STATEMENT BY MIAMI ATTORNEY AND REAL ESTATE DEVELOPER ALAN SAKOWITZ CONCERNING THE ALLEGED SCOTT ROTHSTEIN FRAUD
"During August and September 2009, I met with Scott Rothstein three times at his office to discuss whether his investments were suitable for my investors. Each time, we met for between an hour and two. Rothstein refused to allow me to meet the attorneys in his firm or to see any actual settlement documents other than his 'confidential' business plan dated April 21, 2009. At no time did Rothstein suggest that this investment scheme involved structured settlements. In fact, he was very clear both verbally and in his business plan that these were not structured settlements since Florida has a law requiring court approval for any transfer of future structured settlement payments. It is possible that Rothstein told other potential investors something different but based on all my conversations with him, any linkage between Rothstein's alleged fraud and structured settlements is incorrect and unfair.
"Scott Rothstein called the agreements he was peddling 'Confidential settlements of sexual harassment cases and whistle blower cases. He never used the term 'structured settlements.'" Source: NSSTA website
Former US Attorney Kendall Coffey (left) , who represents Scott Rothstein's former law partners apparently mischaracterized the term "structured settlements" in pleading filed at the beginning of the month. The apparent mischaracterization by Coffey was unfortunately picked up by the local and national press necessitating a massive and ongoing blog, podcast and phone campaign blitz to defuse.
In a news article on November 16, 2009 AmLaw Daily journalist Brian Baxter reported that " Coffey explains that Rothstein sold structured settlements in sexual harassment and qui tam/whistleblower suits to investors, some of them hedge funds". "Rothstein promised people double their money back or something like a double-digit return in a finite timeframe," Coffey says. The finite time frame was under 6 months, returns impossible with legitimate structured settlements.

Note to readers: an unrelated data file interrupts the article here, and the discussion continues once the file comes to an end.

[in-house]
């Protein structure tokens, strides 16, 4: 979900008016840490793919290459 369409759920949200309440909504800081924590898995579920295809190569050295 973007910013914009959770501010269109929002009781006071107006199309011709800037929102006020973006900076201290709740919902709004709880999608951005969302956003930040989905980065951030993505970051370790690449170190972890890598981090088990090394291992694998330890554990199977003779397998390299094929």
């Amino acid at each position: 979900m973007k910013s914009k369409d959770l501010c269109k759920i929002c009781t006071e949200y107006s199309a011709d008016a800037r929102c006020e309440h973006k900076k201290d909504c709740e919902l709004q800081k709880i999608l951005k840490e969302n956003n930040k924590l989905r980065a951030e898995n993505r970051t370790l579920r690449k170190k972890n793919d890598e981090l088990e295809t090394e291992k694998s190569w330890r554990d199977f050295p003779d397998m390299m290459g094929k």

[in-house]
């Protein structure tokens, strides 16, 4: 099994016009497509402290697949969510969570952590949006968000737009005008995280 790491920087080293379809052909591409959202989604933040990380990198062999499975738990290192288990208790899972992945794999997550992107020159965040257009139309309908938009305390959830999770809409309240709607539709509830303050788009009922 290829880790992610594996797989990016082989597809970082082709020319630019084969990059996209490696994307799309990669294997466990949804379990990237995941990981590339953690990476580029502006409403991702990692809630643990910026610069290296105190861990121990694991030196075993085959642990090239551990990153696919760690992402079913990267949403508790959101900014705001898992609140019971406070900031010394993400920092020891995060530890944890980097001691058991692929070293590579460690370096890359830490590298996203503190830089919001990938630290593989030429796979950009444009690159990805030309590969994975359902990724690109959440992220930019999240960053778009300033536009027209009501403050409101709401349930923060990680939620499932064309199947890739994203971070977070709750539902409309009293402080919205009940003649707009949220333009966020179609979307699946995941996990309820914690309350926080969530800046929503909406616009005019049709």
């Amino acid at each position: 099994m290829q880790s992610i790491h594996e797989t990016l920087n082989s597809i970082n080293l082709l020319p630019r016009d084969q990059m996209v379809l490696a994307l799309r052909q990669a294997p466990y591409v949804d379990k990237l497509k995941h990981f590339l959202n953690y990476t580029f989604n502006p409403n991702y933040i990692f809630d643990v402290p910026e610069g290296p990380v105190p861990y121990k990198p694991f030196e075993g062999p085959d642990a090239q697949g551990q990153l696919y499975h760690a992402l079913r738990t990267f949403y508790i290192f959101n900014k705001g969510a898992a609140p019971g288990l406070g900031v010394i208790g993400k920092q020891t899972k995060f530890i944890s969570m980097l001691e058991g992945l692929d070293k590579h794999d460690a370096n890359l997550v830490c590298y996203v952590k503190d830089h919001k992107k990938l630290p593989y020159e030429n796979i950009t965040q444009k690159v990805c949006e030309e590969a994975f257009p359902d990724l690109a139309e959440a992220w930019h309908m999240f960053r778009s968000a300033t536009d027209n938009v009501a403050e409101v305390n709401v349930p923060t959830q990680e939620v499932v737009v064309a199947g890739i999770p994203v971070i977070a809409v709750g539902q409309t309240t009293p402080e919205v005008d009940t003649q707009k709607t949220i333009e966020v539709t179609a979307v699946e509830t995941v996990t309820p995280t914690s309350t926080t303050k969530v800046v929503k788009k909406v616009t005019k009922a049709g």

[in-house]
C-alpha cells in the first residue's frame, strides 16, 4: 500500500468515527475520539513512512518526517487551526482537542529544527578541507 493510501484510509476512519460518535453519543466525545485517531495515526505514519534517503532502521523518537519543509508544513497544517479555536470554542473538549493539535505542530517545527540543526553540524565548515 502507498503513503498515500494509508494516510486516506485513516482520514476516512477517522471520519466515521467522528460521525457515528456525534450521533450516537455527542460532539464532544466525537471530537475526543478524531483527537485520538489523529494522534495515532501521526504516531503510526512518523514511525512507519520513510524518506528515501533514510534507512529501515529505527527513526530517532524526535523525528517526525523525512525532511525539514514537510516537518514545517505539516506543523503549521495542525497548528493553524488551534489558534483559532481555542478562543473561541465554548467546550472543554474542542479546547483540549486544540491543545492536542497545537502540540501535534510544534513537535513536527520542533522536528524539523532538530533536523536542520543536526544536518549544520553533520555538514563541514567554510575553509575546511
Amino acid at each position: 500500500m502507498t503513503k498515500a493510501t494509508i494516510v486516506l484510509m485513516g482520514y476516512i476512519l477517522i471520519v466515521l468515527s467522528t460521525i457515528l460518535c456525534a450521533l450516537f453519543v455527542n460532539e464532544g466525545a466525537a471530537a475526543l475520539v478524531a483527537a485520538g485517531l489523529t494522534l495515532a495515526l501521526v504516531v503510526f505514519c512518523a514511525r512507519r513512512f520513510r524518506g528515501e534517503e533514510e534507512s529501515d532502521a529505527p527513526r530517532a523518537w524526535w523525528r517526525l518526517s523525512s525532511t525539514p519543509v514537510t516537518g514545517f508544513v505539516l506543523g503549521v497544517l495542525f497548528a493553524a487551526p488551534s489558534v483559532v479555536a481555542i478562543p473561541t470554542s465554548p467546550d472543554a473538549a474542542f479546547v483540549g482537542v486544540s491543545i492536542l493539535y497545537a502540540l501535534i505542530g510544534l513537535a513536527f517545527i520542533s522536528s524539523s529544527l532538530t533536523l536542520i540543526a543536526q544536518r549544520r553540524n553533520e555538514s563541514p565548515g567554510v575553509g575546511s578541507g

Indeed on November 8, 2009, Mr. Sakowitz appeared on WPLG-TV to discuss the Rothstein case with Kendall Coffey, attorney for Rothstein’s former law partners, and reporter Michael Putney. During the discussion, when attorney Coffey suggested that Rothstein was selling “structured settlements,” Sakowitz corrected him, noting that the legal settlements in question could not have been structured settlements.
How could a distinguished attorney like Coffey apparently make such a terrible mistake?
Alan Sakowitz is to be thanked in advance for helping to clarify the wrong against the structured settlement industry perpetrated and/or shepherded by Mr. Coffey's purported statements in the rush to protect his clients from the alleged actions of Rothstein. As I said in my criticism of various reporters in the past few weeks, a modicum of effort to research the issue by Coffey , Baxter and others would have shown that these were not structured settlements.